ASTM F2260 - 03(2012)e1

    Standard Test Method for Determining Degree of Deacetylation in Chitosan Salts by Proton Nuclear Magnetic Resonance (1H NMR) Spectroscopy

    Active Standard ASTM F2260 | Developed by Subcommittee: F04.42

    Book of Standards Volume: 13.01


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    ASTM F2260

    Significance and Use

    4.1 The degree of deacetylation of chitosan salts is an important characterization parameter since the charge density of the chitosan molecule is responsible for potential biological and functional effects.

    4.2 The degree of deacetylation (% DA) of water-soluble chitosan salts can be determined by 1H nuclear magnetic resonance spectroscopy (1H NMR). Several workers have reported on the NMR determination of chemical composition and sequential arrangement of monomer units in chitin and chitosan. The test method described is primarily based on the work of Vårum et al. (1991),5 which represents the first publication on routine determination of chemical composition in chitosans by solution state 1H NMR spectroscopy. This test method is applicable for determining the % DA of chitosan chloride and chitosan glutamate salts. It is a simple, rapid, and suitable method for routine use. Quantitative 1H NMR spectroscopy reports directly on the relative concentration of chemically distinct protons in the sample, consequently, no assumptions, calibration curves or calculations other than determination of relative signal intensity ratios are necessary.

    4.3 In order to obtain well-resolved NMR spectra, depolymerization of chitosans to a number average degree of polymerization (DPn) of ~15 to 30 is required. This reduces the viscosity and increases the mobility of the molecules. Although there are several options for depolymerization of chitosans, the most convenient procedure is that of nitrous acid degradation in deuterated water. The reaction is selective, stoichiometric with respect to GlcN, rapid, and easily controlled (Allan & Peyron, 1995).6 The reaction selectively cleaves after a GlcN-residue, transforming it into 2,5-anhydro-D-mannose (chitose), consequently, depletion of GlcN after depolymerization is expected. On the other hand, the chitose unit displays characteristic 1H NMR signals the intensity of which may be estimated and utilized in the calculation of % DA, eliminating the need for correction factors. Using the intensity of the chitose signals, the number average degree of polymerization can easily be calculated as a control of the depolymerization.

    4.4 Samples are equilibrated and analyzed at a temperature of 90 ± 1°C. Elevated sample temperature contributes to reducing sample viscosity and repositions the proton signal of residual water to an area outside that of interest. While samples are not stored at 90°C but only analyzed at this elevated temperature, the NMR tubes should be sealed with a stopper to avoid any evaporation. At a sample pH* of 3.8-4.3 (see 6.1.5 below), artifactual deacetylation of the sample does not occur during the short equilibration and analysis time.

    4.5 A general description of NMR can be found in <761> of the USP 35-NF30.

    1. Scope

    1.1 This test method covers the determination of the degree of deacetylation in chitosan and chitosan salts intended for use in biomedical and pharmaceutical applications as well as in Tissue Engineered Medical Products (TEMPs) by high-resolution proton NMR (1H NMR). A guide for the characterization of chitosan salts has been published as Guide F2103.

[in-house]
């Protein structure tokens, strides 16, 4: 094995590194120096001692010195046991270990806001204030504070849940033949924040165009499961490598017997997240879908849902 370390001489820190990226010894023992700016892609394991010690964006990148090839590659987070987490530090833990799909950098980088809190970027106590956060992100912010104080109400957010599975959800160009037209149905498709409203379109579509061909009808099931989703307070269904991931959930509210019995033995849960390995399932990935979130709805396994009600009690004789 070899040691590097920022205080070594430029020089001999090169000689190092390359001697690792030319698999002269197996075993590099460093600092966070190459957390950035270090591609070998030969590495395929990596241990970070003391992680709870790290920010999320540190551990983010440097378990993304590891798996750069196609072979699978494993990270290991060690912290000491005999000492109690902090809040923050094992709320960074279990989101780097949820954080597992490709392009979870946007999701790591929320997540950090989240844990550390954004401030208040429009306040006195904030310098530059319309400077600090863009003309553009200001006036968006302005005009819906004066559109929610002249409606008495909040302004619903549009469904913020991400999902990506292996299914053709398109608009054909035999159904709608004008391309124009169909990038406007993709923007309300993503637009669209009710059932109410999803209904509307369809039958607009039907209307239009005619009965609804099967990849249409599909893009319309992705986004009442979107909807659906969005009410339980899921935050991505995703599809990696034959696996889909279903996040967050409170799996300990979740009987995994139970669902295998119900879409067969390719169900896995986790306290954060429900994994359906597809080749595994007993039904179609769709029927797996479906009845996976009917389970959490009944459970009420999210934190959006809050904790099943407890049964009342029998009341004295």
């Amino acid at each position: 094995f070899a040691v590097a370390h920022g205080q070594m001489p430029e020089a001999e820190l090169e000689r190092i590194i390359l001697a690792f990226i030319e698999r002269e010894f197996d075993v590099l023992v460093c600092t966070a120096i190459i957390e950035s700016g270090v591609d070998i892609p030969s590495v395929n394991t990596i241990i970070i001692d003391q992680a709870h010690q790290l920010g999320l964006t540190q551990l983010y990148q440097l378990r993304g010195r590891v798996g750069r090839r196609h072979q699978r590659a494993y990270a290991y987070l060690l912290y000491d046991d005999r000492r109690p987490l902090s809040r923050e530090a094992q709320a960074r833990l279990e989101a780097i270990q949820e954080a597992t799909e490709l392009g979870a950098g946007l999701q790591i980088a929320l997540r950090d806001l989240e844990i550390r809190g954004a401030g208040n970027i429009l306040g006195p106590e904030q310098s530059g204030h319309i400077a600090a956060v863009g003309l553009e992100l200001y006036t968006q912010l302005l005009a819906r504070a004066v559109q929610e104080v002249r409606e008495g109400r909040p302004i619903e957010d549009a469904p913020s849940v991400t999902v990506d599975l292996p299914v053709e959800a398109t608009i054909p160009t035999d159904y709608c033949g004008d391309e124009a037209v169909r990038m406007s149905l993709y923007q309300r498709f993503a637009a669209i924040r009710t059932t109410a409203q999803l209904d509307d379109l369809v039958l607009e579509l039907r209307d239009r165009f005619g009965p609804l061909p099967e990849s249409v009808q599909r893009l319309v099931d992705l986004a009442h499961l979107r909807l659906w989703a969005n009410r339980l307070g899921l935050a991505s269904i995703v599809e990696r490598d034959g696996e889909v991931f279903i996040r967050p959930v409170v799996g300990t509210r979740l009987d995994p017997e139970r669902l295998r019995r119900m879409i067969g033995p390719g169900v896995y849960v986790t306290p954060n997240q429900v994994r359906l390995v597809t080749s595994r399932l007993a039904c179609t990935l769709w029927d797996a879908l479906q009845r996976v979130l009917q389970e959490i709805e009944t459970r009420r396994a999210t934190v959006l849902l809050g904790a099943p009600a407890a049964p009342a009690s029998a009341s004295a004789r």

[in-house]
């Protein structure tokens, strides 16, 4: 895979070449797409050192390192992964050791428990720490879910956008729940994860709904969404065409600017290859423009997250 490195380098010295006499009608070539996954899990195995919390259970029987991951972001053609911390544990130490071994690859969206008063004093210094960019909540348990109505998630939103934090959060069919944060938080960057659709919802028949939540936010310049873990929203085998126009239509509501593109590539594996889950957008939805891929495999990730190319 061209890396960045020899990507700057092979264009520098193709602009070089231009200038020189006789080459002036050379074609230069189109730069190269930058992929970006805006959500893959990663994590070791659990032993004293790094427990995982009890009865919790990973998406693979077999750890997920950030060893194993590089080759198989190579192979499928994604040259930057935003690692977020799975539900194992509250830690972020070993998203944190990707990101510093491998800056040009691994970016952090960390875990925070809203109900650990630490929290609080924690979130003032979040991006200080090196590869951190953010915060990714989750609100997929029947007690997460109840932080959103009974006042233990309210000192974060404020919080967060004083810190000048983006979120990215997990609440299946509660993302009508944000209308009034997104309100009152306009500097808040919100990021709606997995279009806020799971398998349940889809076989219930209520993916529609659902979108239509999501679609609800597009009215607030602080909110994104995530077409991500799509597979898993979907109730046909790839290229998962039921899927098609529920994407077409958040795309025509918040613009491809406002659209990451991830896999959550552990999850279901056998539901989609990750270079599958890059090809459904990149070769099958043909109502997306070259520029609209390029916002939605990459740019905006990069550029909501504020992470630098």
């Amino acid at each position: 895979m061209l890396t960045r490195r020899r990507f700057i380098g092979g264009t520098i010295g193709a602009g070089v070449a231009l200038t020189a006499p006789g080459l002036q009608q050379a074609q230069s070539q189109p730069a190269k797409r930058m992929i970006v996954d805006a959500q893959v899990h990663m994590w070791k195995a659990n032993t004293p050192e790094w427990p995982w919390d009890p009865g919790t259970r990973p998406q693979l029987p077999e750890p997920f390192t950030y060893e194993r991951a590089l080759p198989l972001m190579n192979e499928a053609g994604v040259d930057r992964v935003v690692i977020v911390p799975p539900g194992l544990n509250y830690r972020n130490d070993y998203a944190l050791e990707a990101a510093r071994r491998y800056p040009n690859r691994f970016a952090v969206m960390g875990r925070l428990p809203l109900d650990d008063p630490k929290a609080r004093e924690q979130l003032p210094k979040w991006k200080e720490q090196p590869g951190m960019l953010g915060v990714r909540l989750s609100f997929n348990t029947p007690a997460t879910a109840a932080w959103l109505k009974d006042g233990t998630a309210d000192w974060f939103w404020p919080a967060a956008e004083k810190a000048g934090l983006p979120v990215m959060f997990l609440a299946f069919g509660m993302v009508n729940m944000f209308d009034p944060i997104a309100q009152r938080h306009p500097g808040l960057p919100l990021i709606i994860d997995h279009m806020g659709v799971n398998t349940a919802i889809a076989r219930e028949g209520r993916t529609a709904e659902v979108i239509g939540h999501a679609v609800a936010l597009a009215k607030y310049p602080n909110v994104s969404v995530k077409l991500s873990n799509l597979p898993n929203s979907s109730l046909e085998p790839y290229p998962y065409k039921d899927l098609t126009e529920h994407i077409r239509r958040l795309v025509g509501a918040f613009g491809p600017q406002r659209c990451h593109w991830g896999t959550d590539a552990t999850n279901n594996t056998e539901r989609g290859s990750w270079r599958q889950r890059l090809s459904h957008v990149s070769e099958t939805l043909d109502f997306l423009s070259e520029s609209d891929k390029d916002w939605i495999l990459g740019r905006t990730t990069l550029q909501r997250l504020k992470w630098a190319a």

1.2 The test method is applicable for determining the degree of deacetylation (% DA) of chitosan chloride and chitosan glutamate salts and is valid for % DA values from 50 up to and including 99. It is simple, rapid, and suitable for routine use. Knowledge of the degree of deacetylation is important for an understanding of the functionality of chitosan salts in TEMP formulations and applications. This test method will assist end users in choosing the correct chitosan for their particular application. Chitosan salts may have utility in drug delivery applications, as a scaffold or matrix material, and in cell and tissue encapsulation applications.

    1.3 The values stated in SI units are to be regarded as standard. No other units of measurement are included in this standard.

    1.4 This standard does not purport to address all of the safety concerns, if any, associated with its use. It is the responsibility of the user of this standard to establish appropriate safety and health practices and determine the applicability of regulatory limitations prior to use.


    2. Referenced Documents (purchase separately) The documents listed below are referenced within the subject standard but are not provided as part of the standard.

    ASTM Standards

    F386 Test Method for Thickness of Resilient Flooring Materials Having Flat Surfaces

    F2103 Guide for Characterization and Testing of Chitosan Salts as Starting Materials Intended for Use in Biomedical and Tissue-Engineered Medical Product Applications

    European Pharmacopoeia Document

    EuropeanPharmacopoei Chitosan Chloride Available from European Directorate for the Quality of Medicines (EDQM), Publications and Services, European Pharmacopoeia, BP 907, F-67029 Strasbourg, France.

    United States Pharmacopeia Document

    USP35-NF30<761> Nuclear Magnetic Resonance Available from U.S. Pharmacopeia (USP), 12601 Twinbrook Pkwy., Rockville, MD 20852-1790, http://www.usp.org.


    ICS Code

    ICS Number Code 11.120.20 (Wound dressings. Compresses); 71.040.50 (Physicochemical methods of analysis)

    UNSPSC Code

    UNSPSC Code


    DOI: 10.1520/F2260-03R12E01

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